CrossFit has gained wide mainstream recognition for its perceived ability to develop strength and muscle stamina. It’s akin to strongman activities but a bit different. Developed by Greg Glassman, CrossFit is a branded fitness regime that presents clients with a high intensity strength and conditioning workout that pushes athletes to the limit. Part of CrossFit involves lifting very heavy weights, an act that has come under a lot of scrutiny. Is it safe? Or is Olympic lifting a better way to go?
What CrossFit Brings to the Table
CrossFit can potentially bring many benefits. You might have already seen the show on TV, CrossFit Games, with contestants swinging from ropes, performing deadlifts, performing chin-ups, holding handstands, and engaging in other amazing physical feats.
Because it can be so challenging, CrossFit can have great potential to build your strength, improve your balance and agility, help you burn calories, and even improve your aerobic capacity. It doesn’t come without its drawbacks, however.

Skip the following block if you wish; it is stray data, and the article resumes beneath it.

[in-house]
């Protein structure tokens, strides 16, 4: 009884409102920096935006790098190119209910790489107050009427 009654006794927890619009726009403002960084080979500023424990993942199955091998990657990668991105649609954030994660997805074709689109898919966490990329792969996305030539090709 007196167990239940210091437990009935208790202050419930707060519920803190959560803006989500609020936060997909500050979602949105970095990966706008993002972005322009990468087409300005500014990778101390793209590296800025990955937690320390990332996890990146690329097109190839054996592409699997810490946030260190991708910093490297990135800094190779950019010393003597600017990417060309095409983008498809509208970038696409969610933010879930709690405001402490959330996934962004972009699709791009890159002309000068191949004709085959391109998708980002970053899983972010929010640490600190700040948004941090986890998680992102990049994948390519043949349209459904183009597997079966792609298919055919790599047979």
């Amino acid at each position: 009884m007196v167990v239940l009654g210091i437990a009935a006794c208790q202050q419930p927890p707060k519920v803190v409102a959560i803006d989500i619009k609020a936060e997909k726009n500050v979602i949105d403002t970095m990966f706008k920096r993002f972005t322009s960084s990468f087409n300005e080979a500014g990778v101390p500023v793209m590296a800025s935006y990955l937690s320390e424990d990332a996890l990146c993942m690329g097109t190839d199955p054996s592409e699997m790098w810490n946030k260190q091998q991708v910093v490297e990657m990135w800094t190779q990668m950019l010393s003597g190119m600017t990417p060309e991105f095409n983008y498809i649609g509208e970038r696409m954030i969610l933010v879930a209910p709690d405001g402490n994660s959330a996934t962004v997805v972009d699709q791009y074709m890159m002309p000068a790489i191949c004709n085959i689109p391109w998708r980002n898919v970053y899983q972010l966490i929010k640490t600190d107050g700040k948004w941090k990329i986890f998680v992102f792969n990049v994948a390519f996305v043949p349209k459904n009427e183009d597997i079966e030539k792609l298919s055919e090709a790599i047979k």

Athletes who train using CrossFit workouts don’t always spend time focusing on their technique because there are so many activities involved in the practice that it becomes difficult to be a master of all of them. CrossFit tends to create powerful generalists. Some people argue that coaching can be subpar in the practice and therefore, the regime, dangerous.
For example, when it comes to challenges like lifting large amounts of weight-snatching and cleaning weight over your head-it’s super important to practice the right technique so you don’t end up with a terrible injury. Is CrossFit the way to go?
The Benefits of Olympic Lifting
When it comes to building solid strength, many think Olympic lifting can be a better route to take. Because this activity involves one skill only, by focusing on it over time with the right supervision, you can better learn to do it safely and effectively.
Olympic lifting involves lifting a barbell carrying weight plates over your head. In competition, the person who lifts the most wins.
According to Cara Heads Slaughter, a USA weightlifting coach and former Olympian, it can take up to six months of solid practice to coordinate a proper lift, which consists of the snatch, the clean, and the jerk. While it’s just one sport, (and not many rolled into one), if you want to build your body so you’re able to lift heavy amounts of weight, focusing on the Olympic lift alone is probably a better bet, compared with diving into CrossFit training. Olympic lifting can bring you many of the same benefits listed above, and allows you to zero in on one skill safely, reducing your risk of injury.